THIS is a hugely important moment for the United Kingdom – a moment when we must prepare a new strategy to earn a prosperous living in the years ahead. Leaving the European Union allows, and requires, Britain to make long-term decisions about our economic future.
We will, of course, be ambitious in the upcoming negotiations and will secure the best possible access for firms to trade with, and operate in, the European market. While the terms of trade with other economies are important, so is the competitiveness of our economy. That is why the Government is committed to a modern industrial strategy.
We start from a position of considerable strength. We are the fifth biggest economy in the world, despite having the 22nd highest population. We have achieved higher levels of employment than ever before – 2.7 million more than in 2010. We have businesses, research institutions and cultural achievements at the very forefront of global excellence. For all those reasons, we attract investment and talented individuals from around the world, but there are challenges.
The first is to build on those strengths and extend excellence into the future. British excellence in key technologies, professions, research disciplines and institutions provides us with crucial competitive advantages, but we cannot take them for granted. If other countries invest more in research and development, we cannot expect to keep, let alone extend, our technological lead in key sectors.
Our competitors are upgrading infrastructure networks and reforming systems of governance, and we, too, must strive for improvement. In industrial sectors, from automotive and aerospace to financial and professional services and the creative industries, the UK has a global reputation, but the competition for new investment is fierce and unending. The conditions that have allowed UK investment destinations to succeed include the availability of supportive research programmes, relevant skills in local labour markets and capable supply chains. If our success is to continue, those foundations must be maintained and strengthened.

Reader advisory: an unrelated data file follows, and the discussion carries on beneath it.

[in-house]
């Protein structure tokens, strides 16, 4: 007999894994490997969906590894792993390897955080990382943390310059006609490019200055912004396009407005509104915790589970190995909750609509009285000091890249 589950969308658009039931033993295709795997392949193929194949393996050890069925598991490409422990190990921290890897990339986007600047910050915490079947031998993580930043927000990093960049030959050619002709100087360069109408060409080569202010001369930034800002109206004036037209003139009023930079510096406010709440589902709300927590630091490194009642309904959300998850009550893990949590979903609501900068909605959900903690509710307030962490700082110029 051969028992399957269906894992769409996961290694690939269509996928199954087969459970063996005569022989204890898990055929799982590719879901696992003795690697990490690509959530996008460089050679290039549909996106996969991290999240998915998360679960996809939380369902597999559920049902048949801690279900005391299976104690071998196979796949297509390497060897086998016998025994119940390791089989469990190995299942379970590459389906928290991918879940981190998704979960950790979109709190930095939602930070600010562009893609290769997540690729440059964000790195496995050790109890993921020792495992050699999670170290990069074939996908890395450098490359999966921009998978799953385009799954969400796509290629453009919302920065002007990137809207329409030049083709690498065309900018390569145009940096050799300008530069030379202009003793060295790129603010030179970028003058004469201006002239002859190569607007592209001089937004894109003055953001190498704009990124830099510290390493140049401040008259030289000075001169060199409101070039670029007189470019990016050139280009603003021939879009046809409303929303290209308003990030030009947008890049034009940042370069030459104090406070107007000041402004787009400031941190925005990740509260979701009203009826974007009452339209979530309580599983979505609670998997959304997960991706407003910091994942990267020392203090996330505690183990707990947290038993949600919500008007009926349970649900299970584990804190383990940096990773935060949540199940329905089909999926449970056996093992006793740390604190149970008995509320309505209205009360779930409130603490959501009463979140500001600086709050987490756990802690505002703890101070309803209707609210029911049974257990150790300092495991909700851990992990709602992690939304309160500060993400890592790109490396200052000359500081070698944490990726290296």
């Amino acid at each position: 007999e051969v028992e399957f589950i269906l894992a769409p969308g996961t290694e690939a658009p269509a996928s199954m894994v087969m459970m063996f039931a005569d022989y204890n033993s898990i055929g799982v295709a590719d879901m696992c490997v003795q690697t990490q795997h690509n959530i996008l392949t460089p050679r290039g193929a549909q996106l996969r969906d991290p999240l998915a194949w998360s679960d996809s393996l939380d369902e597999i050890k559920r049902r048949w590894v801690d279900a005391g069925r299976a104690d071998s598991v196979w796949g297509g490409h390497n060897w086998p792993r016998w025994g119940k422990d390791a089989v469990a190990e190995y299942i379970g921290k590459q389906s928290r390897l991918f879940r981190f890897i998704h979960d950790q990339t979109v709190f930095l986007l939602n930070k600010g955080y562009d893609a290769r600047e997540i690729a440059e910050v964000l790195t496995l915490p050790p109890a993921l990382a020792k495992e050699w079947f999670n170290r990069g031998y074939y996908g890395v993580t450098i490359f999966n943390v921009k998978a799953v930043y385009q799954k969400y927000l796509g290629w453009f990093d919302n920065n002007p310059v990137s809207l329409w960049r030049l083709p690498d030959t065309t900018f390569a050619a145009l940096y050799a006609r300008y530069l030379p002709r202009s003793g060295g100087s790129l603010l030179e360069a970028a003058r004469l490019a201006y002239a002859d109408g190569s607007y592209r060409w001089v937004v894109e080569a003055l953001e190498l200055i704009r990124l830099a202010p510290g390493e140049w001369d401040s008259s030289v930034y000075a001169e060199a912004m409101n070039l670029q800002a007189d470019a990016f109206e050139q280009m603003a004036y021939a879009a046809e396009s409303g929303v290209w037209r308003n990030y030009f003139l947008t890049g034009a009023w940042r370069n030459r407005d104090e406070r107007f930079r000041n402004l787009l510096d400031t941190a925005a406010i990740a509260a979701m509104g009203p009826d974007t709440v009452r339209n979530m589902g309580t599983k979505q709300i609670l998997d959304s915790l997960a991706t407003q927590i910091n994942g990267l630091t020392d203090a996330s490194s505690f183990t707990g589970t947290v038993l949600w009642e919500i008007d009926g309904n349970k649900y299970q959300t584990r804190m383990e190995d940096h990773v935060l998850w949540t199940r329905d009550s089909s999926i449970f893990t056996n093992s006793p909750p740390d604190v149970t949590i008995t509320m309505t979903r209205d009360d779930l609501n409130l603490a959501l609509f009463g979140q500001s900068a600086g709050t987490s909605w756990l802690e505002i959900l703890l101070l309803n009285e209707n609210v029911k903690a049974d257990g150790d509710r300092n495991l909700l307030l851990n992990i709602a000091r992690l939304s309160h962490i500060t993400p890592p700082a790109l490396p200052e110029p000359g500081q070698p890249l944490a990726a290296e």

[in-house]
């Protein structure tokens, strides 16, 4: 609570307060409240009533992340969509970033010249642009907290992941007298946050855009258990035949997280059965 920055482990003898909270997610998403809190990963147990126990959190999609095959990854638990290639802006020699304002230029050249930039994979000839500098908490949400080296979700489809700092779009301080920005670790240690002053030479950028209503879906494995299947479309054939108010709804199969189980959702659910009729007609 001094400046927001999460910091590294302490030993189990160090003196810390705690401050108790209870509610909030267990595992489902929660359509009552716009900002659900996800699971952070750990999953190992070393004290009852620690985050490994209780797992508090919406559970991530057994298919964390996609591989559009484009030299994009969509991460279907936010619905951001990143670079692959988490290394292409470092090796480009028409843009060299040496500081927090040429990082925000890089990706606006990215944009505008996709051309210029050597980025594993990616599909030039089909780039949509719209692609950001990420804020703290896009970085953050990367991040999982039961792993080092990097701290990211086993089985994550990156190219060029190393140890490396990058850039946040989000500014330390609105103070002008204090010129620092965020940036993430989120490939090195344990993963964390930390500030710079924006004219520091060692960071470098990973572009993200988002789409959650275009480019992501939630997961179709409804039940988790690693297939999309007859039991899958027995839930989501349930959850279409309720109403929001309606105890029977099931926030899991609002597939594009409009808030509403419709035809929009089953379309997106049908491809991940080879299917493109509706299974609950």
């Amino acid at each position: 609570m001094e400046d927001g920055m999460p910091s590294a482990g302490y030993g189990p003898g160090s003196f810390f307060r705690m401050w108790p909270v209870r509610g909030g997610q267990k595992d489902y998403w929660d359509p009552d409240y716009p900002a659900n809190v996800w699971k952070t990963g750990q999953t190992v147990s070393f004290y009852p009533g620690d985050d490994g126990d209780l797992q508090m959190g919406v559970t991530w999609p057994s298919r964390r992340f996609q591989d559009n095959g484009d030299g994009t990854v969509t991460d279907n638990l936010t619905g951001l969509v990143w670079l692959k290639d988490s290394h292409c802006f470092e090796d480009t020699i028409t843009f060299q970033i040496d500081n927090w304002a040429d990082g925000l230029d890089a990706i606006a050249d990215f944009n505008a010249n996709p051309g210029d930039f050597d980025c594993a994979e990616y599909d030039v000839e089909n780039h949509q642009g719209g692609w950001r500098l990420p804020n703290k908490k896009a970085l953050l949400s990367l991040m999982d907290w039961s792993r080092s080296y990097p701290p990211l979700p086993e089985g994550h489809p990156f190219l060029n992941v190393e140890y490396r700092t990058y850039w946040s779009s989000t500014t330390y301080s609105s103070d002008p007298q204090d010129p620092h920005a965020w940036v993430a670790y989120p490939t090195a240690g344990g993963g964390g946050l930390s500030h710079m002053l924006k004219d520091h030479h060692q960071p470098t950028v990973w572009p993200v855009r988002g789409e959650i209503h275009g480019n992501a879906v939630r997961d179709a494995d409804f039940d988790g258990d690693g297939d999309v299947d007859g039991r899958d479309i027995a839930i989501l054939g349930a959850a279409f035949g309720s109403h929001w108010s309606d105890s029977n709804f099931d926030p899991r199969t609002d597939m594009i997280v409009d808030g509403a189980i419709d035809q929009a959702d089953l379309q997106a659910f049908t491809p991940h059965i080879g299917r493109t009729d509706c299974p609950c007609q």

The second challenge is to ensure that every place meets its potential. For all the global excellence of the UK’s best companies, industries and places, we have too many that lie too far behind the leaders. That is why, on average, workers in France, Germany and the United States produce about as much in four days as UK workers do in five. It is also why, despite having the most prosperous local economy in northern Europe – in central London – we also have 12 of the 20 poorest among our closest neighbours. We must address those long “tails” of under-performance.
The third challenge is to make the UK one of the most competitive places in the world to start or grow a business. A fatal flaw of 1970s-style industrial strategies was their dominant focus on existing industries and the companies within them. Too often, they became strategies of incumbency. Our industrial strategy must be about creating the right conditions for new and growing enterprise to thrive.
In order to meet those challenges, we have identified 10 pillars around which the strategy is structured: that is, 10 areas of action to drive growth right across the economy and in every part of the country. They are to invest in science, research and innovation; to develop our skills further; to upgrade our infrastructure; to support businesses and help them to start and grow; to improve public procurement; to encourage trade and investment; to deliver affordable energy and clean growth; to cultivate world-leading sectors; to drive growth across all parts of the country; and to create the right institutions to bring together sectors and places.
We have given the go-ahead for major upgrades to our infrastructure, such as Hinkley Point C, Heathrow and HS2, and, in the Autumn Statement, for the biggest increase in research and development spending since 1979.
We are launching a range of further measures – an overhaul of technical education includes £170m of capital funding to set up new institutes of technology to deliver education in science, technology, engineering and mathematical subjects.
Our aim is to establish an industrial strategy for the long-term — to provide a policy framework against which major public and private sector investment decisions can be made with confidence.
Greg Clark is the Business Secretary who launched the Government’s Industrial Strategy in Parliament. This is an edited version.